A range of sophisticated factors created conducive breeding grounds whereby high-profile corporate scams took place between 2000 and 2002 involving firms such as Enron, WorldCom, and Tyco. The accounting fraud that happened uncovered significant issues ranging from opposing interests to compensation practices which led to a rigorous process to sanitize corporate rules and regulations. The Senate Banking Committee initiated several listening's regarding challenges experienced in the market that resulted in losses in the billions and even trillions of dollars in market value. The consultations generated a momentous agreement about the matters that needed to be resolved (Sheu 160). Among the issues raised was inadequate supervision by accountants, stifling of auditor's autonomy, ineffectual corporate governance approaches, and insufficient financial backing of the Securities and Exchange Commission.

In the years preceding the enactment of the Sarbanes-Oxley Act, auditing firms were self-regulated. They also offered non-audit and consultation services for the organizations they audited. A majority of the consultancy work paid more compared to auditing which in itself was a conflict of interest. For instance, calling into question a firm's accounting procedures might harm a customer's relationship, potentially affecting the consulting arrangement and ruining the auditing firm's final closing balance sheet. Additionally, boardroom shortcomings were evident where the executives tasked with representing investors during financial reporting were not qualified to handle the mandate and complexity of the business. The banking practices before the establishment of the act exhibited risky lending procedures such is the case where Enron received massive loans from banks without understanding the essential cautionary steps to be taken. That resulted in bad loans and hefty sums in terms of settlement payments to be paid by the bank which in turn hurt the investors (Kecskes 34).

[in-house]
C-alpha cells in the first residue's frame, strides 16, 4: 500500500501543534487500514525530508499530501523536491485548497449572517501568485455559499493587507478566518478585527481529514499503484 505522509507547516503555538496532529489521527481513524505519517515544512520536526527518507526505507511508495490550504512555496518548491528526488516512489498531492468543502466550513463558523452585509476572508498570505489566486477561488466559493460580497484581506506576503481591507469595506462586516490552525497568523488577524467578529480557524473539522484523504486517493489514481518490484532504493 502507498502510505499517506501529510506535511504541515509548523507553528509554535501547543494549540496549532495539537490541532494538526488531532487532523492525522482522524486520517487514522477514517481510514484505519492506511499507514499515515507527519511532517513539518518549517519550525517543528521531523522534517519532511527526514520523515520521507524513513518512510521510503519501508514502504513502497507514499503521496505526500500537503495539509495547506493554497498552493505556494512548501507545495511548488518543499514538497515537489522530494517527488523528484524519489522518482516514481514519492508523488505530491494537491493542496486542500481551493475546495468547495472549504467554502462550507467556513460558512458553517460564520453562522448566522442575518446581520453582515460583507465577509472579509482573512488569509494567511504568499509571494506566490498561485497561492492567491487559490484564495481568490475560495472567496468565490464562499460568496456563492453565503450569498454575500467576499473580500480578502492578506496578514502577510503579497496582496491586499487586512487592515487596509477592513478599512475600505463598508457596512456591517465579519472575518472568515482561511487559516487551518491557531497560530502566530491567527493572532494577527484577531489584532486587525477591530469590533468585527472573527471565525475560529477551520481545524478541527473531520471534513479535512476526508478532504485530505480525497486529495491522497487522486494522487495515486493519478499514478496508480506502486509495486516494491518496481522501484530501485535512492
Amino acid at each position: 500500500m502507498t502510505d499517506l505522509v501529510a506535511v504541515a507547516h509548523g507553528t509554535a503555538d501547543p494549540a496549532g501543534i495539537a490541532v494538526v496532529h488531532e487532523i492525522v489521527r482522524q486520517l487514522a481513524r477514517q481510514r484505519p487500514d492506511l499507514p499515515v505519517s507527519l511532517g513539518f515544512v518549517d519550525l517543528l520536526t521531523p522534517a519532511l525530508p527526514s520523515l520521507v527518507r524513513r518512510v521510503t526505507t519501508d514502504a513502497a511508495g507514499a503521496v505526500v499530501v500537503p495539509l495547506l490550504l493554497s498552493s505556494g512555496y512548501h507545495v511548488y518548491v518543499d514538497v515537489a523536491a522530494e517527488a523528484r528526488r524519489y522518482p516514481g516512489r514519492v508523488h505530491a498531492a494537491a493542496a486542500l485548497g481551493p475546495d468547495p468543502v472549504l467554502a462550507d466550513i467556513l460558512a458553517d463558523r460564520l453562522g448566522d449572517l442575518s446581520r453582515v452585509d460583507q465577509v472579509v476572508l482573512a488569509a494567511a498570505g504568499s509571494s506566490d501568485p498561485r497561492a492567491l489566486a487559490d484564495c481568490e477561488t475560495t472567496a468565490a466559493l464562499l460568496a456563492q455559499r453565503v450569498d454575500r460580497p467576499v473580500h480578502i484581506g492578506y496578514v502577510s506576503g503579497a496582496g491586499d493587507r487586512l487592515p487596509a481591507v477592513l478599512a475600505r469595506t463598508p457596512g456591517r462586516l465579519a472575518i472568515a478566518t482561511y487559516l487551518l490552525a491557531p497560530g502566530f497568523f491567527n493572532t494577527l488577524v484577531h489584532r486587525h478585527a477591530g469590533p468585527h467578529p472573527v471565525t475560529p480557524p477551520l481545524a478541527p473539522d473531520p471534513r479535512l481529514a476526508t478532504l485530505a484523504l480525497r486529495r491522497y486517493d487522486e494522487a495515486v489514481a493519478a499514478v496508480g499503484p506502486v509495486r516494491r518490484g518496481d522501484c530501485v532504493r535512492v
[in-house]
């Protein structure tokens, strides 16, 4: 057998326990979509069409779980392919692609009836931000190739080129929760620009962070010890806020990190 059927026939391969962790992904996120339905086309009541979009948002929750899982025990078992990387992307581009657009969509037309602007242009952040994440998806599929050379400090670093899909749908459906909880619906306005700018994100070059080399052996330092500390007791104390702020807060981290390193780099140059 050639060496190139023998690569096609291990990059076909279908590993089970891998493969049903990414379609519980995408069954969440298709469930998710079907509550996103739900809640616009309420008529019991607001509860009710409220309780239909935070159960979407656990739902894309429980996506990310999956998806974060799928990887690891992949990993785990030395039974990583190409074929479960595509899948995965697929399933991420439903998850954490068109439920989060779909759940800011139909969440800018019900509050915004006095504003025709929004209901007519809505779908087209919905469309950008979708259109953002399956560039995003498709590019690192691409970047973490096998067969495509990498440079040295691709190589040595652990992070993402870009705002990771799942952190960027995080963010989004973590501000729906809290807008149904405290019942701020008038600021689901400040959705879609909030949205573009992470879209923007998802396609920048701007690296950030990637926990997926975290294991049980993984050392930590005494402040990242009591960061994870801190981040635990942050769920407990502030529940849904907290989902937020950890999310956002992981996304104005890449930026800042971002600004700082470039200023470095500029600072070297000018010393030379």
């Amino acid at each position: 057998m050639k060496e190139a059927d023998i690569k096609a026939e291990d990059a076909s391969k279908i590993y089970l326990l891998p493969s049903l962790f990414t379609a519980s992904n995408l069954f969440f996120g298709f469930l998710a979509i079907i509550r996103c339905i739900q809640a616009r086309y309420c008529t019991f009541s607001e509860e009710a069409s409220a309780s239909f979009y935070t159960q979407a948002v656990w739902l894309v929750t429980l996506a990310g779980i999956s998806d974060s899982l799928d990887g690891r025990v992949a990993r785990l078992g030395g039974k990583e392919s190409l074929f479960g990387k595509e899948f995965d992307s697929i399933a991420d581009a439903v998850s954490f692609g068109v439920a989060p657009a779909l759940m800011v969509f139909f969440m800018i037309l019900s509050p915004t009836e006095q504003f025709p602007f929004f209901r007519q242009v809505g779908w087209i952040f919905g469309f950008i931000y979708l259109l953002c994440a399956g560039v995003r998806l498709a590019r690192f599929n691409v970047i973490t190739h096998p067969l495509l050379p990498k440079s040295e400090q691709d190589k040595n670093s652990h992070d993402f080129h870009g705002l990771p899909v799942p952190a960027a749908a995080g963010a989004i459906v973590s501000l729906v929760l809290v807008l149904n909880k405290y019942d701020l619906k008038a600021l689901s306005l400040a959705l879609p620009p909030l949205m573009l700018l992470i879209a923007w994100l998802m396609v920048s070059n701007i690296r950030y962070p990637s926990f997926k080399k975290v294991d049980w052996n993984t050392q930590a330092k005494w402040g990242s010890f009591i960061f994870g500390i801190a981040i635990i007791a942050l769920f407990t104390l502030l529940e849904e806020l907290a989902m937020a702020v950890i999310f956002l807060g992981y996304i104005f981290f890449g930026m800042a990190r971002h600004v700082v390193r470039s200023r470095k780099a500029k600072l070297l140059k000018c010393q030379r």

The Sarbanes-Oxley directive is obligatory and all public entities ought to conform to the rules and regulations. The law was passed in 2002 and presented vital reforms to the policy of financial preparation and corporate governance. The chief proponents of the act were Senator Paul Sarbanes and Representative Michael Oxley. It is encompassed of numerous fragments although sections 302, 401, 404,409,802, and 906 are the most imperative in regards to conformity and internal checks. The categories are grouped into eleven sections which are Public Company Accounting Oversight Board, Auditor liberty, Corporate Accountability, Improved Financial Disclosures, Review of Conflicts of Interest, and Commission Resources and Authority. The other sections are Studies and Reports, Corporate and Criminal Fraud Accountability, White Collar Crime Penalties, Corporate Tax Returns, and Corporate Fraud Responsibility (Kecskes 38).

The main provisions of this regulation sought to validate the financial statements that were presented as real, create and sustain disclosure controls and practices, and to communicate truthfully to the Audit Committee where discrepancies and weak controls exist. Besides, the financial statements issued were supposed to be precise and submitted in a way that excludes inaccurate statements. The financial statements were also required to include all off-sheet liabilities and transactions to facilitate transparent reporting. Chief Executives Officers and Chief Financial Officers of companies were required to issue internal control statements when publishing the company's yearly report and to certify every four months the efficiency of internal controls over financial reporting ( Chang et al. 130). The management was further tasked with assessing the processes instilled and their effectiveness and giving their judgment.

Also, issuers needed to inform the public about any changes in their financial situation. The disclosures were to be submitted in a manner that is easily understandable and aided by graphical data. Organizations that do not adhere to the stipulated code of conduct were liable to penalties of fines and up to 20 years behind bars for doctoring, vandalizing, hiding, or giving incorrect records or an attempt to tamper with an investigation. Accountants were also liable to fines and imprisonment of up to 10 years if found guilty of deliberately contravening the requisites of maintenance. Fraudulent reporting attracts up to $5 Million in fines and jail terms of up to 20 years. There was also a section that discussed the penal sanctions for revenge against whistleblowers (Chang et al. 135).